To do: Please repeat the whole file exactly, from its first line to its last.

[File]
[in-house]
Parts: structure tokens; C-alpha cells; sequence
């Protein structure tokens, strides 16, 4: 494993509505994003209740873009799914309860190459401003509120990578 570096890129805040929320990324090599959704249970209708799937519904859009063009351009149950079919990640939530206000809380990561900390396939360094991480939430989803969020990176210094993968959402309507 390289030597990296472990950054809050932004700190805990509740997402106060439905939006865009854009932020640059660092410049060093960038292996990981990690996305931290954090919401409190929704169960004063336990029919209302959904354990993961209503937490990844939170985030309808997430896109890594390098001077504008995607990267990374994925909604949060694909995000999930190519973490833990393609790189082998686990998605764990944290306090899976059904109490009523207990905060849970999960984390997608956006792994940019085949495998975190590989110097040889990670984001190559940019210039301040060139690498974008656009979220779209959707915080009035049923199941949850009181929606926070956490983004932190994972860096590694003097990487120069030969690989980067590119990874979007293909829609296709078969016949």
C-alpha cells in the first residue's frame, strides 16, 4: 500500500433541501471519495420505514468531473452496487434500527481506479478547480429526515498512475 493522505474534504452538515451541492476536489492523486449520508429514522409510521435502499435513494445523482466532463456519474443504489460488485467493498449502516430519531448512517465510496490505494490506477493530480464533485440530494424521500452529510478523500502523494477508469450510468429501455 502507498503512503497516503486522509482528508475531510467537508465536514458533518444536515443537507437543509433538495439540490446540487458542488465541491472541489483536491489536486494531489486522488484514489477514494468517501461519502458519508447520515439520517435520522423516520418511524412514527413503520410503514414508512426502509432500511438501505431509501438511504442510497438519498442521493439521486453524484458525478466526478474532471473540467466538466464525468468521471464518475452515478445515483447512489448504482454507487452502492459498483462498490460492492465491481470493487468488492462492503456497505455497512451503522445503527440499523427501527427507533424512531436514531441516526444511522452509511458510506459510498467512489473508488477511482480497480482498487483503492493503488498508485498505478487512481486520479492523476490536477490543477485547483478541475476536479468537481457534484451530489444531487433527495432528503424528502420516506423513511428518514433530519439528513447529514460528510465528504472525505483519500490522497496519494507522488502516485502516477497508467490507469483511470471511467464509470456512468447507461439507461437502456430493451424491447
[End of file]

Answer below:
[in-house]
Parts: structure tokens; C-alpha cells; sequence
């Protein structure tokens, strides 16, 4: 494993509505994003209740873009799914309860190459401003509120990578 570096890129805040929320990324090599959704249970209708799937519904859009063009351009149950079919990640939530206000809380990561900390396939360094991480939430989803969020990176210094993968959402309507 390289030597990296472990950054809050932004700190805990509740997402106060439905939006865009854009932020640059660092410049060093960038292996990981990690996305931290954090919401409190929704169960004063336990029919209302959904354990993961209503937490990844939170985030309808997430896109890594390098001077504008995607990267990374994925909604949060694909995000999930190519973490833990393609790189082998686990998605764990944290306090899976059904109490009523207990905060849970999960984390997608956006792994940019085949495998975190590989110097040889990670984001190559940019210039301040060139690498974008656009979220779209959707915080009035049923199941949850009181929606926070956490983004932190994972860096590694003097990487120069030969690989980067590119990874979007293909829609296709078969016949």
C-alpha cells in the first residue's frame, strides 16, 4: 500500500433541501471519495420505514468531473452496487434500527481506479478547480429526515498512475 493522505474534504452538515451541492476536489492523486449520508429514522409510521435502499435513494445523482466532463456519474443504489460488485467493498449502516430519531448512517465510496490505494490506477493530480464533485440530494424521500452529510478523500502523494477508469450510468429501455 502507498503512503497516503486522509482528508475531510467537508465536514458533518444536515443537507437543509433538495439540490446540487458542488465541491472541489483536491489536486494531489486522488484514489477514494468517501461519502458519508447520515439520517435520522423516520418511524412514527413503520410503514414508512426502509432500511438501505431509501438511504442510497438519498442521493439521486453524484458525478466526478474532471473540467466538466464525468468521471464518475452515478445515483447512489448504482454507487452502492459498483462498490460492492465491481470493487468488492462492503456497505455497512451503522445503527440499523427501527427507533424512531436514531441516526444511522452509511458510506459510498467512489473508488477511482480497480482498487483503492493503488498508485498505478487512481486520479492523476490536477490543477485547483478541475476536479468537481457534484451530489444531487433527495432528503424528502420516506423513511428518514433530519439528513447529514460528510465528504472525505483519500490522497496519494507522488502516485502516477497508467490507469483511470471511467464509470456512468447507461439507461437502456430493451424491447